I learned that whenever I free write, it’s best to use a separate document or notebook. A blank page always gets my creative juices flowing and also gives me room to add new ideas or thoughts. Also, the mind can’t focus if you do your free write in the same document/notebook of your story.
Free writing may sound tedious and maybe even mentally strenuous, but it’s a great method to help you out of your burn out. After you complete your free write, you will discover that you have connected the dots between the tricky scenes of your YA story and know what to write next.
4. Take Care of Yourself
This tip ties into number 1. Taking care of yourself is very important when it comes to writing your YA novel. If you’re feeling overwhelmed, take a break from the story. Go for a walk. Get something to eat or drink. Literally, sleep on the story. Or, if you really need to, distance yourself from your writing for a couple of days.
While this tip does contradict the advice given in number 1, I can guarantee you that you will not be able to write well if your mind is racing and you’re feeling stressed out. Refreshing your body will not only reduce the stress but also improve your writing.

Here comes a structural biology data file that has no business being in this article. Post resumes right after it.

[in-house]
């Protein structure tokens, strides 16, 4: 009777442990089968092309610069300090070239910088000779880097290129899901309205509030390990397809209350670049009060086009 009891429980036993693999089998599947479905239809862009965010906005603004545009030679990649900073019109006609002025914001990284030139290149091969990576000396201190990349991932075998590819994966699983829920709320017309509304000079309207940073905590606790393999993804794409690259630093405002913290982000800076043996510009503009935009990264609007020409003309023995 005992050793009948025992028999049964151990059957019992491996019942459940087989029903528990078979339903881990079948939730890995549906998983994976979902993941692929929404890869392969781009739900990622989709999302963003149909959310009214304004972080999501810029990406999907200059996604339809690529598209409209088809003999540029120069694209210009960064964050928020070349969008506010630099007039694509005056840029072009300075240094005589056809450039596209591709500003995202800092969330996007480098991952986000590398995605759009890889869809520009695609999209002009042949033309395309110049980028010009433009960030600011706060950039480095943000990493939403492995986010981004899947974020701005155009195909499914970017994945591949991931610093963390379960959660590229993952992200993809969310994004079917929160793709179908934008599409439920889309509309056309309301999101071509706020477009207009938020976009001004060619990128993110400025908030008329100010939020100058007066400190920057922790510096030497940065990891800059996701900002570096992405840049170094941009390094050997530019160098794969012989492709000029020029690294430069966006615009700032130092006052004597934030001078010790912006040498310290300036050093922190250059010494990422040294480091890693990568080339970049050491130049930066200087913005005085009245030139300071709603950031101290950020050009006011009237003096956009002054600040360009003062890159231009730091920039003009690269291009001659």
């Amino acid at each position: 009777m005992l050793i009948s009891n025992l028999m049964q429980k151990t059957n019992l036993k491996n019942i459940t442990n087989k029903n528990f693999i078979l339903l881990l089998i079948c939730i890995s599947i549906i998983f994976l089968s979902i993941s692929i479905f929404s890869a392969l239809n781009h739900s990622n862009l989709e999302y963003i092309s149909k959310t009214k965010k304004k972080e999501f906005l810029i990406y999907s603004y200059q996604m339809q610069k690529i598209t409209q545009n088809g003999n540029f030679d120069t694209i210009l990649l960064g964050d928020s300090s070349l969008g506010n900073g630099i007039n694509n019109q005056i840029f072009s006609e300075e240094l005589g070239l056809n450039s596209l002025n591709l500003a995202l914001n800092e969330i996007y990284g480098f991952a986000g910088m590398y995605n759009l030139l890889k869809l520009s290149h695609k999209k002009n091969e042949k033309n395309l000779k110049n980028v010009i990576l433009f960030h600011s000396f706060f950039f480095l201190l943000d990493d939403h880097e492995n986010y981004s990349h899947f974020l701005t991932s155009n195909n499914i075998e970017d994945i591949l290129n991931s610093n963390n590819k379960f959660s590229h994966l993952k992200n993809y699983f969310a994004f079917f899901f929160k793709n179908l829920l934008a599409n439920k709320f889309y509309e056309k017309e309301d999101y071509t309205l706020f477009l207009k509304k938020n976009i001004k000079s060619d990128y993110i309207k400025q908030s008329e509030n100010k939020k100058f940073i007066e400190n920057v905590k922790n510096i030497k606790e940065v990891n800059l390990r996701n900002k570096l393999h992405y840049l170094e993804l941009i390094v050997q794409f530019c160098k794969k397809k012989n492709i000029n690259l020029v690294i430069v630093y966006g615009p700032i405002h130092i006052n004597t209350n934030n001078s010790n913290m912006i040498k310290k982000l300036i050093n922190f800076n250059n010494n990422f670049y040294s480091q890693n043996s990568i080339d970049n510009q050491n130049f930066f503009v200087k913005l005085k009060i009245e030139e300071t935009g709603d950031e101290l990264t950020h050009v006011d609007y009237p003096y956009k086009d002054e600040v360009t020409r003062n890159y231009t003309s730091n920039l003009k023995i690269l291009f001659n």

I have compared my writing to when I was stressed out versus when I was relaxed. The results are vastly different. Whenever I wrote when I was stressed, the paragraphs fell into two extremes: either very short and direct or overly wordy and unclear. Whenever I went back to the stories with a relaxed mind, the paragraphs still tended to be direct, but they were clear and had an even balance of short and long sentences.
5. Change Your Environment